Fungal Unspecific Peroxygenases Oxidize the Majority of Organic EPA Priority Pollutants
Karich A, Ullrich R, Scheibner K, Hofrichter M
Front. Microbiol., 8: 1463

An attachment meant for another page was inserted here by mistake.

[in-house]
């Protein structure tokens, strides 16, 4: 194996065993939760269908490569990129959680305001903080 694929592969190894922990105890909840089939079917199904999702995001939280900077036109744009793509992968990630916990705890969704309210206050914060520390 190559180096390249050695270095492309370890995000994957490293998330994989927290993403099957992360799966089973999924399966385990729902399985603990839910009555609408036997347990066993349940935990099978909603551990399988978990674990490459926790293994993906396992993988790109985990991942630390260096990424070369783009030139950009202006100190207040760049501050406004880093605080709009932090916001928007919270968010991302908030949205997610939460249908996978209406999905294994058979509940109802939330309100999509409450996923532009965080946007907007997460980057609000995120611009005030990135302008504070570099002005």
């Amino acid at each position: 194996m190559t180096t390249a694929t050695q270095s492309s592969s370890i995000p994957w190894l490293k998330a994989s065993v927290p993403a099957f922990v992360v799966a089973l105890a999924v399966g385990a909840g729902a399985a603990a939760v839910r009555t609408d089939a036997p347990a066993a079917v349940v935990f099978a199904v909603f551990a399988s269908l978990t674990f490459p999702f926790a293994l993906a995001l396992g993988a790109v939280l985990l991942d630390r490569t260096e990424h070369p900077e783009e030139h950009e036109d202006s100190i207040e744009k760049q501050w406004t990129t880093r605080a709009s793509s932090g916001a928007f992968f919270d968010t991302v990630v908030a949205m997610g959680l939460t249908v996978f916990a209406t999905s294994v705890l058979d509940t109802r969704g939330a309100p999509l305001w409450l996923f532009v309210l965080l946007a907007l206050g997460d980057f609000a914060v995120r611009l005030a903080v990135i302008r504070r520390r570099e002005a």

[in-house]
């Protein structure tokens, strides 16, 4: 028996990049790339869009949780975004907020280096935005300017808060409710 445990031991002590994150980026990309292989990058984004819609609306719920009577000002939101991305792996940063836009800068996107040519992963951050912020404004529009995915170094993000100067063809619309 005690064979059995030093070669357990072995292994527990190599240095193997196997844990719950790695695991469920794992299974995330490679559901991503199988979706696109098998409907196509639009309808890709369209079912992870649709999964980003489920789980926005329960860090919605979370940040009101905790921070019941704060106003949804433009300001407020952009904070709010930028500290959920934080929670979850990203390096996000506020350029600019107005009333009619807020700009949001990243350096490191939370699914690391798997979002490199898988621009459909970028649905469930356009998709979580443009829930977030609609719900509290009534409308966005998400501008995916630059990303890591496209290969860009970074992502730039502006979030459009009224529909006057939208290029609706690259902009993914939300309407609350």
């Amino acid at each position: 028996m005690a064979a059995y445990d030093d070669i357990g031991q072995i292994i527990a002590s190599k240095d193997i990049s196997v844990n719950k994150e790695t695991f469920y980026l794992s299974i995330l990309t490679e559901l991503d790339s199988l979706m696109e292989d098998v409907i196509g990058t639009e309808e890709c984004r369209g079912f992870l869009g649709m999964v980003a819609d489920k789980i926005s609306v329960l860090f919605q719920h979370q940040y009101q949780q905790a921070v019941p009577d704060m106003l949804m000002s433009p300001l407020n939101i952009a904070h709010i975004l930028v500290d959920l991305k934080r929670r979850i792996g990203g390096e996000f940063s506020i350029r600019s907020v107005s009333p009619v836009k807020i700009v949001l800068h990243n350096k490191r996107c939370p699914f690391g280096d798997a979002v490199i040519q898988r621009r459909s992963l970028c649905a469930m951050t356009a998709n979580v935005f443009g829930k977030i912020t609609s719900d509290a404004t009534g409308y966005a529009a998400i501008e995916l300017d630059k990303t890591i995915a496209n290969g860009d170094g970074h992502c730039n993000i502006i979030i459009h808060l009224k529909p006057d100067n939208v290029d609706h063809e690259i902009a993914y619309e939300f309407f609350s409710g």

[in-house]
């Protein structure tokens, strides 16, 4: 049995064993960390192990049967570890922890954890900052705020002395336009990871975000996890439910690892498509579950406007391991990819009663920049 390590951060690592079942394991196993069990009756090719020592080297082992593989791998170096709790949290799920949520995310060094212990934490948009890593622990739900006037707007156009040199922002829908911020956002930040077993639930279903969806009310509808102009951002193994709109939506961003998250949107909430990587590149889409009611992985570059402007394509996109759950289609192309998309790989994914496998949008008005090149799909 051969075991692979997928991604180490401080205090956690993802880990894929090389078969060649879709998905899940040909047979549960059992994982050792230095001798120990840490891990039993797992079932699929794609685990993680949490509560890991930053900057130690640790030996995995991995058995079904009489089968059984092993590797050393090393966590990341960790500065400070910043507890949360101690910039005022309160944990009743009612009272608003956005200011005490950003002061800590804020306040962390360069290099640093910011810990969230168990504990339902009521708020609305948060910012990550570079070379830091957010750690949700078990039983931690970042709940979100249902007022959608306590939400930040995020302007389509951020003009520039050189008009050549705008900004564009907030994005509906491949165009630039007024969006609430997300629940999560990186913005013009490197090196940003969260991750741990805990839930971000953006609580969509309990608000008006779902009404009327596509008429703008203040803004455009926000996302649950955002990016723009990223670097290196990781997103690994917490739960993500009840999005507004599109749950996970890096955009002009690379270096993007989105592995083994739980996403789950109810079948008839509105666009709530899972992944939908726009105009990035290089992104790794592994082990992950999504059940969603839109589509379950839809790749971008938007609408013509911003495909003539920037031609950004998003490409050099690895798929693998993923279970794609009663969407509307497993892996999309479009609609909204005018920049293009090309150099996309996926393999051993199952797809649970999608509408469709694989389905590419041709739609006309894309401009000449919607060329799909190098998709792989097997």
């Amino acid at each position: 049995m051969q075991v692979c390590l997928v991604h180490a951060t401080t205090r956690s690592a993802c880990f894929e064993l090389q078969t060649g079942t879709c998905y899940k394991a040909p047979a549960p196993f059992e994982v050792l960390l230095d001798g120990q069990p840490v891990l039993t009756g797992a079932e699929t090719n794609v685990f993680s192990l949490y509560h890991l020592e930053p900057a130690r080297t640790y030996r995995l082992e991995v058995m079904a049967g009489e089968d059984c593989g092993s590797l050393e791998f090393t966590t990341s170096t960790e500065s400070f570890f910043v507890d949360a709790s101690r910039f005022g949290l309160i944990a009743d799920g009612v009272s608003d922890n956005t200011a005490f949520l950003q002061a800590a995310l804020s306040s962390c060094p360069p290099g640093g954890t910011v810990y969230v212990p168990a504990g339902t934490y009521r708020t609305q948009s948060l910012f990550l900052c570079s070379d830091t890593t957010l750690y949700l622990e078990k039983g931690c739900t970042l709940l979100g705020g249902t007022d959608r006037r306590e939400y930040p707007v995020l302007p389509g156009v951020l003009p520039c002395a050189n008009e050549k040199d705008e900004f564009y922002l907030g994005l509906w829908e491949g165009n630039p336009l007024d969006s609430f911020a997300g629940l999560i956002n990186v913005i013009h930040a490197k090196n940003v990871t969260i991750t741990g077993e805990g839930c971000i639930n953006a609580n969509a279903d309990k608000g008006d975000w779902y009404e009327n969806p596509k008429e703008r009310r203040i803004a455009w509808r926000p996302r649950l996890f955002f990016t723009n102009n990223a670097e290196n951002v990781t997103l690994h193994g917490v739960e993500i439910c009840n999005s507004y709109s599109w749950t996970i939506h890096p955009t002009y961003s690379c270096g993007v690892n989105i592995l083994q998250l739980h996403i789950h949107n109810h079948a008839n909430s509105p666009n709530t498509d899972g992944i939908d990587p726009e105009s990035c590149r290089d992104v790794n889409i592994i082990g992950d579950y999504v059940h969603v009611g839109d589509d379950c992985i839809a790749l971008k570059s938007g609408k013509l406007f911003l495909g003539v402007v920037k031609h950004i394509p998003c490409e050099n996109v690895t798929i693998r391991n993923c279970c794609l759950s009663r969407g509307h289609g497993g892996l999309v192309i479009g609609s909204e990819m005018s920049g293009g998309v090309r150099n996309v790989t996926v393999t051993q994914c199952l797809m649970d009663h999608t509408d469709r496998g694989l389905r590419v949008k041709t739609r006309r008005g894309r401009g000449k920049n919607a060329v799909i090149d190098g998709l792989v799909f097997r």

Unspecific peroxygenases (UPOs) are secreted fungal enzymes with promiscuity for oxygen transfer and oxidation reactions. Functionally, they represent hybrids of P450 monooxygenases and heme peroxidases; phylogenetically they belong to the family of heme-thiolate peroxidases. Two UPOs from the basidiomycetous fungi Agrocybe aegerita (AaeUPO) and Marasmius rotula (MroUPO) converted 35 out of 40 compounds listed as EPA priority pollutants, including chlorinated benzenes and their derivatives, halogenated biphenyl ethers, nitroaromatic compounds, polycyclic aromatic hydrocarbons (PAHs) and phthalic acid derivatives. These oxygenations and oxidations resulted in diverse products and—if at all—were limited for three reasons: (i) steric hindrance caused by multiple substitutions or bulkiness of the compound as such (e.g., hexachlorobenzene or large PAHs), (ii) strong inactivation of aromatic rings (e.g., nitrobenzene), and (iii) low water solubility (e.g., complex arenes). The general outcome of our study is that UPOs can be considered as extracellular counterparts of intracellular monooxygenases, both with respect to catalyzed reactions and catalytic versatility. Therefore, they should be taken into consideration as a relevant biocatalytic detoxification and biodegradation tool used by fungi when confronted with toxins, xenobiotics and pollutants in their natural environments.